Janet Yellen, the current Treasury Secretary, has a lot of skeletons in her closet. One of which is that she was the one who caused the inflation in the 80s. *Cue flashback music*
Just kidding, she didn’t do it. But she did place blame on something else during her time as Treasury Secretary…us! Yes, that’s right. It’s all our fault. We’re to blame for the 40-year-high inflation rate. Why? We’ve been spending too much money, apparently.
Yellen argued the administration managed the COVID-19 pandemic so well that consumers felt comfortable to “splurge” on goods.
“So we had a rapid recovery from the pandemic,” she said, arguing Biden’s policies brought unemployment down from 7% to 3.7%.
“It turned out the pandemic had very special impacts on the economy. Remember, everybody stopped spending on services,” she pointed out, as businesses were shut down. Instead, people spent more money on “grills,” “technology” and office equipment as they were working from home.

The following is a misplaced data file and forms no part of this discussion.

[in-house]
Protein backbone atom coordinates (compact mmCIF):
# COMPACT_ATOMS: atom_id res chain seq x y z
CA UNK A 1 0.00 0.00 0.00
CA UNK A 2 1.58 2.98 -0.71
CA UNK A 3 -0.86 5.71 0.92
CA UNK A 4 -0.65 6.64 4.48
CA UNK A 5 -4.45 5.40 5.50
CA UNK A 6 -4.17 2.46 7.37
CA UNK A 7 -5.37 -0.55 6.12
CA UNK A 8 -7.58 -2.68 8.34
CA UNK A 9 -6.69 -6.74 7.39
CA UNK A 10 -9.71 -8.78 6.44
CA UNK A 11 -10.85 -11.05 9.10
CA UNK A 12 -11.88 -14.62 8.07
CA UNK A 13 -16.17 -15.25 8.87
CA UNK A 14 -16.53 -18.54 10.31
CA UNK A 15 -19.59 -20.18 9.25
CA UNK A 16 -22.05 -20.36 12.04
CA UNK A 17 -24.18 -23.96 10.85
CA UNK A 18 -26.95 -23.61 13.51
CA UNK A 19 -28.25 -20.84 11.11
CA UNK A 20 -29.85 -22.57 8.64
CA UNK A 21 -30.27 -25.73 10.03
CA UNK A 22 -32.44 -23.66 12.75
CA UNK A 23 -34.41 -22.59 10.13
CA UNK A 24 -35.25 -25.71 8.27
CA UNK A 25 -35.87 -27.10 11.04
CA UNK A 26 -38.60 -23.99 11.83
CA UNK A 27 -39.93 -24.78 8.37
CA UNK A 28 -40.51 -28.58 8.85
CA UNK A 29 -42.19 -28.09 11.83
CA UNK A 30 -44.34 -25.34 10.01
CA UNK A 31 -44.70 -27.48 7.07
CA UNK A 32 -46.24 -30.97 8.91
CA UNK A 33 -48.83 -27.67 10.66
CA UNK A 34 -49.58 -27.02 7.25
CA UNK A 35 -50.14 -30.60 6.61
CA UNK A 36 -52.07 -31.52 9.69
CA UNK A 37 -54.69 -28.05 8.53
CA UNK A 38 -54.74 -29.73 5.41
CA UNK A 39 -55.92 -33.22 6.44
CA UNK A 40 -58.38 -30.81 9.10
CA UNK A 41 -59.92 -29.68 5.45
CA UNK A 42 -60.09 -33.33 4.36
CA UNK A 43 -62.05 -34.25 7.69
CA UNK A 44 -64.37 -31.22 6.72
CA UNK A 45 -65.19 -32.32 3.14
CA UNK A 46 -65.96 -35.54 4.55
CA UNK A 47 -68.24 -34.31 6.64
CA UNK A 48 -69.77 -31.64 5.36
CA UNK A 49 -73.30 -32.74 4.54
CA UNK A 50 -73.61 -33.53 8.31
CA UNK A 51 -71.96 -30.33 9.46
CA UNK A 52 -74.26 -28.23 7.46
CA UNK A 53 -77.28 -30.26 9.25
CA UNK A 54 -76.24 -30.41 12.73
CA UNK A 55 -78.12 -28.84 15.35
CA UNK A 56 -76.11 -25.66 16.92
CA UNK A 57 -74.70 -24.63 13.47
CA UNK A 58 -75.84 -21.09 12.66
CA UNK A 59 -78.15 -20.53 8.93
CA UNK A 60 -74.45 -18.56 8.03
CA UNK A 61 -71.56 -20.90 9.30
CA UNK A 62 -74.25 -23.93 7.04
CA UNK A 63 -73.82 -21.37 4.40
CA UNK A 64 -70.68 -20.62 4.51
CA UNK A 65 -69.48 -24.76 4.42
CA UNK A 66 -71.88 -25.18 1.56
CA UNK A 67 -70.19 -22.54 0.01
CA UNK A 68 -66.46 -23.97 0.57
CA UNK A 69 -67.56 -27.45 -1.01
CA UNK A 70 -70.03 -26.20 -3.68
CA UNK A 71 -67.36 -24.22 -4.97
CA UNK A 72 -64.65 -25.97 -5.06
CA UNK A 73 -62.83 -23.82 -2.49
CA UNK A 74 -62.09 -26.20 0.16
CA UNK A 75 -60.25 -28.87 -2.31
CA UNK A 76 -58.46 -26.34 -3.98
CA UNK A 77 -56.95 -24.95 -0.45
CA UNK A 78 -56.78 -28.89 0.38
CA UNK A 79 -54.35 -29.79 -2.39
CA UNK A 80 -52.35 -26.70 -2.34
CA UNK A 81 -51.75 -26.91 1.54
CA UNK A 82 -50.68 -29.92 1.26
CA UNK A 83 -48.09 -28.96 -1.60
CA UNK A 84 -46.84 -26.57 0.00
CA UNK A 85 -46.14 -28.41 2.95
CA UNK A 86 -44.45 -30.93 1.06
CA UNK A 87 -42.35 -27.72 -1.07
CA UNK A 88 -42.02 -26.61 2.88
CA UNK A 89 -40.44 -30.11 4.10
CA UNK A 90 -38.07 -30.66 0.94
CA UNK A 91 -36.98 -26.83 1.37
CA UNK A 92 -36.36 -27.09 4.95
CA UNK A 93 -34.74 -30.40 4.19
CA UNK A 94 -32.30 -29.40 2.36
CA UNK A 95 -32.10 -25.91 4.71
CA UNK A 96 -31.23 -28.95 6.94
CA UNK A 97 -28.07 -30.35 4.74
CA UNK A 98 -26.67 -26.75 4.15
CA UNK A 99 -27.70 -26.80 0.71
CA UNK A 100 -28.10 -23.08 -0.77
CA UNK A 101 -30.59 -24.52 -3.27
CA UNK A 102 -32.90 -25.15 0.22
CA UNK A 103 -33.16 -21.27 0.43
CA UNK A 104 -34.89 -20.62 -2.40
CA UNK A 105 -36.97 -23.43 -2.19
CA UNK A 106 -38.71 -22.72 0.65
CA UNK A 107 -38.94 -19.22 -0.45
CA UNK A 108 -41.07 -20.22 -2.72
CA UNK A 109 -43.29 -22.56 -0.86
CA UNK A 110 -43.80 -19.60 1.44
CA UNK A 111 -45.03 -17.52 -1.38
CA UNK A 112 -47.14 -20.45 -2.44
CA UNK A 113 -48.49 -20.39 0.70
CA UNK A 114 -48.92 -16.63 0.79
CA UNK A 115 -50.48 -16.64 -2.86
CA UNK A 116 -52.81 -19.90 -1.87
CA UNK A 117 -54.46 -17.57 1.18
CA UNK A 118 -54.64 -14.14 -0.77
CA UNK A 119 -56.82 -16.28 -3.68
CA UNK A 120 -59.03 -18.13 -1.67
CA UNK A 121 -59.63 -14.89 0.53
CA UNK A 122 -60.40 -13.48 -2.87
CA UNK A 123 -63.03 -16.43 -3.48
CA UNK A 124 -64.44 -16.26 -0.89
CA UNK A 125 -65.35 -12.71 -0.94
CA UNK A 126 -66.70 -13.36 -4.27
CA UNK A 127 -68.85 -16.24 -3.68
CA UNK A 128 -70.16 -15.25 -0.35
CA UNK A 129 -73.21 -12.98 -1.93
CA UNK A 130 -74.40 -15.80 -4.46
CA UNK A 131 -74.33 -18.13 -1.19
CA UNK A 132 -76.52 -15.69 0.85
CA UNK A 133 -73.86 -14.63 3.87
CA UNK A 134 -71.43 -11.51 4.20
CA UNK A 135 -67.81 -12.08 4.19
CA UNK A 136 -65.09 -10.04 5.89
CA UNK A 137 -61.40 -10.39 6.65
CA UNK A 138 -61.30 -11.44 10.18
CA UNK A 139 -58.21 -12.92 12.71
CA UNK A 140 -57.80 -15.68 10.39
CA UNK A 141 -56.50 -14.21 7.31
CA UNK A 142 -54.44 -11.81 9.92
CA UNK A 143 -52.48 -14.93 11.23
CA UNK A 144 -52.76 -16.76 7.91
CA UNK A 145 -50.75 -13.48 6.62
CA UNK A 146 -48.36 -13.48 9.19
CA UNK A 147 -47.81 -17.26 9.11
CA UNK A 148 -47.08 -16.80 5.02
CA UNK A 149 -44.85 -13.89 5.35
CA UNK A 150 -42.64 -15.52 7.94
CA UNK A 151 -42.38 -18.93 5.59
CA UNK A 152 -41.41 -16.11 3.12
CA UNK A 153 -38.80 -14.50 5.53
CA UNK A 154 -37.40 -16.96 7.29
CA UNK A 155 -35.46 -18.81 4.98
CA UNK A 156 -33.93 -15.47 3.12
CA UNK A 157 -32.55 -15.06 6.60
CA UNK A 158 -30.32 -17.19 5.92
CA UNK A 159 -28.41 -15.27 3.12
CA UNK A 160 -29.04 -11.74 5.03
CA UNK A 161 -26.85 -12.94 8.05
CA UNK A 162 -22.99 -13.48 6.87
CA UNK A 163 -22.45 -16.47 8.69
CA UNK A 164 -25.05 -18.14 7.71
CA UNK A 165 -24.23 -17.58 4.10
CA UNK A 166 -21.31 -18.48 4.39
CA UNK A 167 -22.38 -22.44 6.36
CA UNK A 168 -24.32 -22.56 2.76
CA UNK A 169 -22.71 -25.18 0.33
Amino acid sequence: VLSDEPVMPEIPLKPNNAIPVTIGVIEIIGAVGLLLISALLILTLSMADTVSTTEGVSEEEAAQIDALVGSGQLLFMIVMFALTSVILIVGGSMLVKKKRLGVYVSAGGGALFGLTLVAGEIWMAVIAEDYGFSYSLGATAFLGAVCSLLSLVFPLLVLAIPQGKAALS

“They were in their homes for a year or more, they wanted to buy grills and office furniture, they were working from home, they suddenly started splurging on goods, buying technology,” she claimed, which led to supply chain “bottlenecks.”
So, what does this mean for us? Well, if you were planning on buying a house or a car anytime soon, you might want to hold off for a bit. Prices on these big-ticket items are only going to go up as inflation continues to rise. And if you’re thinking about selling your house or car? You might want to do it sooner rather than later! Either way, it’s important to be aware of how rising inflation rates can impact both buyers and sellers in the market.
It looks like we can all add “inflation” to the long list of things that are our fault. From the climate to the housing problem, it seems like there’s nothing we can’t screw up.